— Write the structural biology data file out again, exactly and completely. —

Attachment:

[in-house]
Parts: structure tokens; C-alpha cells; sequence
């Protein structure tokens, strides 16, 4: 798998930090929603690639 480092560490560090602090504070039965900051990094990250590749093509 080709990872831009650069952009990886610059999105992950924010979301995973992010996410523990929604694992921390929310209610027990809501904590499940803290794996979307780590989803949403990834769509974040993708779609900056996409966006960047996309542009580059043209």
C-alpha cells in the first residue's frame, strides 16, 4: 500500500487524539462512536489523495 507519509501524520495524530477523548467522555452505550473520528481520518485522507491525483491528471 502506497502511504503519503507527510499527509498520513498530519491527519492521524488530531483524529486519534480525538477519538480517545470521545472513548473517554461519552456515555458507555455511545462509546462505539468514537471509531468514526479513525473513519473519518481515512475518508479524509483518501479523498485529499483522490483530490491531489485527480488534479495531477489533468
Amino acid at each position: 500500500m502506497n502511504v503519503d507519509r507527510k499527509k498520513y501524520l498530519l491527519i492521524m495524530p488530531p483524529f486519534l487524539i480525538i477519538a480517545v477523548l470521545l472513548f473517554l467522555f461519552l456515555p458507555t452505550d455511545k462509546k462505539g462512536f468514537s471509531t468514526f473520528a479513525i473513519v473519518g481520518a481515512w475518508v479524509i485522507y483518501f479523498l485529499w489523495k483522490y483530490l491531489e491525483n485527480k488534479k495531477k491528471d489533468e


[in-house]
Parts: structure tokens; C-alpha cells; sequence
């Protein structure tokens, strides 16, 4: 798998930090929603690639 480092560490560090602090504070039965900051990094990250590749093509 080709990872831009650069952009990886610059999105992950924010979301995973992010996410523990929604694992921390929310209610027990809501904590499940803290794996979307780590989803949403990834769509974040993708779609900056996409966006960047996309542009580059043209």
C-alpha cells in the first residue's frame, strides 16, 4: 500500500487524539462512536489523495 507519509501524520495524530477523548467522555452505550473520528481520518485522507491525483491528471 502506497502511504503519503507527510499527509498520513498530519491527519492521524488530531483524529486519534480525538477519538480517545470521545472513548473517554461519552456515555458507555455511545462509546462505539468514537471509531468514526479513525473513519473519518481515512475518508479524509483518501479523498485529499483522490483530490491531489485527480488534479495531477489533468
Amino acid at each position: 500500500m502506497n502511504v503519503d507519509r507527510k499527509k498520513y501524520l498530519l491527519i492521524m495524530p488530531p483524529f486519534l487524539i480525538i477519538a480517545v477523548l470521545l472513548f473517554l467522555f461519552l456515555p458507555t452505550d455511545k462509546k462505539g462512536f468514537s471509531t468514526f473520528a479513525i473513519v473519518g481520518a481515512w475518508v479524509i485522507y483518501f479523498l485529499w489523495k483522490y483530490l491531489e491525483n485527480k488534479k495531477k491528471d489533468e